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Bangladesh Med Res Counc Bull. 2000 Aug;26(2):61-4.

An unusual case of ABO-haemolytic disease of the newborn.

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Deptt. of Transfusion Medicine, Sir Salimullah Medical College-Mitford Hospital, Dhaka.


Haemolytic disease of the newborn (HDN) is a clinical condition in which foetal red blood cells are destroyed by maternal alloantibodies directed against red cells antigens acquired from the father. These antibodies usually belong to the Rhesus (Rh) or ABO blood group systems. ABO-HDN is usually a sub-clinical condition and less severe than Rh-HDN. The placenta is relatively impermeable to naturally occurring IgM anti-A/anti-B antibodies. However, immune anti-A and anti-B of the IgG type will cross the placenta and may thus cause ABO-HDN. ABO-HDN is the commonest in Group O mothers having A infants. Occasionally it is seen in Group O or A (A2) mothers of Group B infants. The most severe disease is seen in immune anti-B rather than anti-A antibodies. There are at present no satisfactory methods to predict ABO-HDN in the antepartum period. We report here a case of ABO-HDN where mother who was B, Rh-positive; delivered a baby girl of A1B, Rh-positive who developed severe haemolytic disease. The baby was the third child. To our knowledge this is the first of this kind of severe ABO-HDN in Bangladesh and one of the rarest ABO-HDN cases in the world.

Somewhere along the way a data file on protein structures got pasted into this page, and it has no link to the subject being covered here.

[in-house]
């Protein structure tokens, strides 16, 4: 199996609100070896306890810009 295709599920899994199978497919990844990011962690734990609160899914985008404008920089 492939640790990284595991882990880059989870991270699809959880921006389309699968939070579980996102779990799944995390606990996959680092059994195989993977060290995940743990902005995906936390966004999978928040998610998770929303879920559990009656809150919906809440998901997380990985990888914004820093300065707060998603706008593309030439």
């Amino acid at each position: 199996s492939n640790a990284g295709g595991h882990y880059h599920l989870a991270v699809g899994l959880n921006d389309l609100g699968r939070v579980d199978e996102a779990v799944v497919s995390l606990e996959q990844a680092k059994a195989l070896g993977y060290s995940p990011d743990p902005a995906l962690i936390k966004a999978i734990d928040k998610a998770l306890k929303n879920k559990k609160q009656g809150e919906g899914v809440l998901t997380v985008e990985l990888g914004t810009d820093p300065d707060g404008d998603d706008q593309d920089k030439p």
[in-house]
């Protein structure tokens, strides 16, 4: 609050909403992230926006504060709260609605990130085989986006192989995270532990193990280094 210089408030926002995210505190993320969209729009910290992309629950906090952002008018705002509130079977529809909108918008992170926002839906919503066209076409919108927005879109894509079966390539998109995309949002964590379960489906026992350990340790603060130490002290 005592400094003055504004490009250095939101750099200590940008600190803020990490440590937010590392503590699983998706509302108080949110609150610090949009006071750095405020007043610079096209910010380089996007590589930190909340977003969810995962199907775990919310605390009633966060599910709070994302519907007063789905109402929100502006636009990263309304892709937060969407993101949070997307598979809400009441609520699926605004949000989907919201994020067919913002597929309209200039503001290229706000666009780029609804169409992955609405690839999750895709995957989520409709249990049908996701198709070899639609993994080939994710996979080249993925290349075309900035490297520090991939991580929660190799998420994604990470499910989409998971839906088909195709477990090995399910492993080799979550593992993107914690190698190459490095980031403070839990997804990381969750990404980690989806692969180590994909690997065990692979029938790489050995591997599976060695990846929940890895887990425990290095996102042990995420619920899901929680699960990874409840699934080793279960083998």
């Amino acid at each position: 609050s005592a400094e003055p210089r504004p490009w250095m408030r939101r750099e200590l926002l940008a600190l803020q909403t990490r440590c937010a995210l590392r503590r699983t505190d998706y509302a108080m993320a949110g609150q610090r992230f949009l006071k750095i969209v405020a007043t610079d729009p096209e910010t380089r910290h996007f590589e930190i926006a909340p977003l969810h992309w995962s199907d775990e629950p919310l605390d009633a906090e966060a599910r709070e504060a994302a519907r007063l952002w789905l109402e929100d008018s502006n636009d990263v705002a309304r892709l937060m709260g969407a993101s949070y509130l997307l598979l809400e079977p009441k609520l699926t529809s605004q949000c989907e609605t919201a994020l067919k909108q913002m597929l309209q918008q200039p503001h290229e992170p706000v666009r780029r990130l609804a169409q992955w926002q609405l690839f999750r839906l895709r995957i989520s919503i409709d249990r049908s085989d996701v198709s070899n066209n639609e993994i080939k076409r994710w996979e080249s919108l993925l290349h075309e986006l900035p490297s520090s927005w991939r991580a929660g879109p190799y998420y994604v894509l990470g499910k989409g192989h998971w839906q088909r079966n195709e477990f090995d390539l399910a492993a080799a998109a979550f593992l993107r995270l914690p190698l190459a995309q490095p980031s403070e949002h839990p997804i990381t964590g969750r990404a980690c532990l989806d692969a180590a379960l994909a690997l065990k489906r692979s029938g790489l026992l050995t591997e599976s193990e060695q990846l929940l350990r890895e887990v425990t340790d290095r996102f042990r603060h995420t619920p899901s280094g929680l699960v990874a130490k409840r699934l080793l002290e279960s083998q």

[Indexed for MEDLINE]

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